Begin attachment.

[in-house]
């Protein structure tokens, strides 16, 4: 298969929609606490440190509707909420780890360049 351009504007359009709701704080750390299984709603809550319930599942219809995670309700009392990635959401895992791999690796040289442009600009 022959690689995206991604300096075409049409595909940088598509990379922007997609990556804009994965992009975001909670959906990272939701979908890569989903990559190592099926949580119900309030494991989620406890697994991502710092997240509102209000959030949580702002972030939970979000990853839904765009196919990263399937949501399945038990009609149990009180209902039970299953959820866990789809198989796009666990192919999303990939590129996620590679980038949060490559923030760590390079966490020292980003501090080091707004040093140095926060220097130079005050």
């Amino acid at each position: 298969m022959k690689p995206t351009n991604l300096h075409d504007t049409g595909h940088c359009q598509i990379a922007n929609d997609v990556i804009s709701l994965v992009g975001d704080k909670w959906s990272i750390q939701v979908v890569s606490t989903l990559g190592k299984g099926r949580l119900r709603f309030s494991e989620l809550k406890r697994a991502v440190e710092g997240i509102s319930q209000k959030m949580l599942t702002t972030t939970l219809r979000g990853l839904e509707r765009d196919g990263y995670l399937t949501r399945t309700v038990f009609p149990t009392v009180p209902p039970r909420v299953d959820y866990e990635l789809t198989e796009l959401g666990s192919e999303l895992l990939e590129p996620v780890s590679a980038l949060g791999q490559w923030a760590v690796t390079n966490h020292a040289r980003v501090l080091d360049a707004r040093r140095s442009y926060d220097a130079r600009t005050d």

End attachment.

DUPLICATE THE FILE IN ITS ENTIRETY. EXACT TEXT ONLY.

[in-house]
């Protein structure tokens, strides 16, 4: 298969929609606490440190509707909420780890360049 351009504007359009709701704080750390299984709603809550319930599942219809995670309700009392990635959401895992791999690796040289442009600009 022959690689995206991604300096075409049409595909940088598509990379922007997609990556804009994965992009975001909670959906990272939701979908890569989903990559190592099926949580119900309030494991989620406890697994991502710092997240509102209000959030949580702002972030939970979000990853839904765009196919990263399937949501399945038990009609149990009180209902039970299953959820866990789809198989796009666990192919999303990939590129996620590679980038949060490559923030760590390079966490020292980003501090080091707004040093140095926060220097130079005050």
């Amino acid at each position: 298969m022959k690689p995206t351009n991604l300096h075409d504007t049409g595909h940088c359009q598509i990379a922007n929609d997609v990556i804009s709701l994965v992009g975001d704080k909670w959906s990272i750390q939701v979908v890569s606490t989903l990559g190592k299984g099926r949580l119900r709603f309030s494991e989620l809550k406890r697994a991502v440190e710092g997240i509102s319930q209000k959030m949580l599942t702002t972030t939970l219809r979000g990853l839904e509707r765009d196919g990263y995670l399937t949501r399945t309700v038990f009609p149990t009392v009180p209902p039970r909420v299953d959820y866990e990635l789809t198989e796009l959401g666990s192919e999303l895992l990939e590129p996620v780890s590679a980038l949060g791999q490559w923030a760590v690796t390079n966490h020292a040289r980003v501090l080091d360049a707004r040093r140095s442009y926060d220097a130079r600009t005050d």